Nürnberg Attractions

This is my second post on Nürnberg. For information related to train stations, bus stations, and hostel reviews, check here.

Doku Zentrum (Documentation Center and former Nazi Party rally grounds)

All information related to DZ can be found on the website for Nürnberg museums here. Tickets for adults cost €5,00 and include the audio guide. If you choose to pay an extra €2,50 for the Tagesticket (day ticket), you can visit all local municipal museums free of charge for the duration of that day. However, this concession is not available for holders of the Nuremberg Pass.
You can take the tram#9 from Nürnberg Hbf or tram#6 from Kohlenhof to reach DZ. The Haltestelle is right outside the building.

Courtroom #600

All information related to visiting hours, and admission fee can be found here. This surviving Nazi officials were prosecuted for their war crimes in this courtroom. Their contact details :

Memorium Nuremberg Trials
Bärenschanzstraße 72
90429 Nuremberg, Germany
Tel : +49 (0)911 321 – 79 372
Fax : +49 (0)911 321 – 79 373
Email: memorium@stadt.nuernberg.de

Albrecht Dürer’s House

You’ll probably discover this inconspicuous house as you walk around the town. It is right on A. Dürer Straße if you check your map. Guided tours are available in English at 2 pm on Saturdays. For more information, check here.


Next up: DIY walking tour in Nuremberg

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Nürnberg

Nürnberg or Nuremberg, in the German state of Bavaria is best known for the post WW2 trials. This city had also been the location of Nazi party rallies and laws stripping Jews of their citizenship were passed here. There was symbolic value in making it the place of Nazi demise. If you have visited Dachau or any other CC, this is where you get your closure. This stop, I believe, is a must for every student for the simple reason that Nuremberg is home to the Doku Zentrum (Documentation Center) – the former Nazi Party rally ground. Apart from the famous courtroom #600, the town offers a fort (which makes for a pleasant morning hike and breakfast spot), the house of Abrecht Dürer, and a toy museum.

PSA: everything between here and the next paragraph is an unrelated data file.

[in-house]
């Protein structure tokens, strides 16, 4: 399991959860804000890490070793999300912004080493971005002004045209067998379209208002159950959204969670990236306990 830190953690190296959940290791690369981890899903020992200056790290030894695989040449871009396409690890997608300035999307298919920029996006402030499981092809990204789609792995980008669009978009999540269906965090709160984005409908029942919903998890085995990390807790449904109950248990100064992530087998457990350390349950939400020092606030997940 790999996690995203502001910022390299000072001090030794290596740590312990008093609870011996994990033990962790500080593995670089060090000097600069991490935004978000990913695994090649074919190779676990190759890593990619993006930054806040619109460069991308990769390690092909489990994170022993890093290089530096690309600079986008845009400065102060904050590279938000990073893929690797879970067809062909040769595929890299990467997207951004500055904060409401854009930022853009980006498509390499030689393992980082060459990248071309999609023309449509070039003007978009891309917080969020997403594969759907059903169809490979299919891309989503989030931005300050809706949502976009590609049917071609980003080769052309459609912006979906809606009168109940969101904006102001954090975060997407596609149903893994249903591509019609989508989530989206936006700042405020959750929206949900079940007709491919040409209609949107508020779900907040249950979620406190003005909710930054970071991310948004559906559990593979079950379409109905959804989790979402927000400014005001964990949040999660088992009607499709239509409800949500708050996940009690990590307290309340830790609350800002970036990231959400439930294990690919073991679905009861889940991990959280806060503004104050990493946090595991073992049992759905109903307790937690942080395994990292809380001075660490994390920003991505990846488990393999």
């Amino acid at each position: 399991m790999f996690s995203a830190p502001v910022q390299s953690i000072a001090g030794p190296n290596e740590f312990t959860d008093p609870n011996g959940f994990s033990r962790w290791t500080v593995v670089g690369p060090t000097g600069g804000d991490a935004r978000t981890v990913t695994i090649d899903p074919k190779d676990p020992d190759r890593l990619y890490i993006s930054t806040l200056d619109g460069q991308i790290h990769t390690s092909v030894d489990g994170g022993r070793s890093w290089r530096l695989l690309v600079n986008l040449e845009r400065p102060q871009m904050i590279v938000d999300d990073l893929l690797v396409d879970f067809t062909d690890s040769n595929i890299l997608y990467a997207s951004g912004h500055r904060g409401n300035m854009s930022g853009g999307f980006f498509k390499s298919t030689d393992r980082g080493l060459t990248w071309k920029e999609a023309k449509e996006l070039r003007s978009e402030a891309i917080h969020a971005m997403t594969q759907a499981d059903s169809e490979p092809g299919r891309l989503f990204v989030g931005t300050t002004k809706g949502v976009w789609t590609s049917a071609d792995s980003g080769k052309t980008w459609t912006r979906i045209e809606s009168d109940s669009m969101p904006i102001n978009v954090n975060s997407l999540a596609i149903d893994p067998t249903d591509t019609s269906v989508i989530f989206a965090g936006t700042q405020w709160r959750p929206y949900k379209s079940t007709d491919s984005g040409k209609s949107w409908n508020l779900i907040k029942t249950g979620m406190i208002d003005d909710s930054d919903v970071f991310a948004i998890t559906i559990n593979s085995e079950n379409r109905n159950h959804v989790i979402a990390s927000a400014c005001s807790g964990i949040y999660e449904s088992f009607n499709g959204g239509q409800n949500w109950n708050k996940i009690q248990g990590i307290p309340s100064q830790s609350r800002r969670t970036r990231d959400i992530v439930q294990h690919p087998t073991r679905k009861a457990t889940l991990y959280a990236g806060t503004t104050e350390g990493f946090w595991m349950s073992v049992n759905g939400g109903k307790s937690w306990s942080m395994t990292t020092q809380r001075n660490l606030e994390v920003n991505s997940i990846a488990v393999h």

Getting There:

  • Nürnberg Hbf – The central station is located just off Bahnhofstraße (A&O Nürnberg Hbf) and easily connects to Königstraße, Allerbergerstraße (Novotel), and Frauentormauer (Five Reasons Hostel). Grab a map before you exit or look up the directions to your hostel using the station WiFi.
  • Nürnberg ZOB – If you are arriving by MegaBus, MeinFernBus or Flixbus, this is where you’ll get off. Look for a bright yellow neon sign POST on an ancient building. The ZOB, Bahnhofstraße is just around the corner from the post office.

That said, I definitely recommend Megabus. Have a look at my post about planning a holiday here. MeinFernbus (merged with FlixBus) is way more expensive. My ticket from Munich to Nürnberg cost me just £1,20 and the WiFi in the bus actually worked!

Hostel Review:

I stayed at The Five Reasons Hostel on Frauentormauer. This place holds a 9.2 rating on HostelWorld and I thoroughly endorse it! The location is perfect, the staff is super friendly, the kitchen is squeaky clean and well equipped, there’s a garden in the back, the rooms are spacious with large windows, and don’t even get me started on the bathrooms ♥ It’s the complete luxury experience for a minuscule fraction of the cost. They actually have paintings and rugs in the bathrooms. Can you beat that? Also, the reception is equipped with iPads for your ease of access GoogleMaps, tours, etc. They also have a Polaroid Wall in the foyer that you can contribute to by sending them pictures of your stay.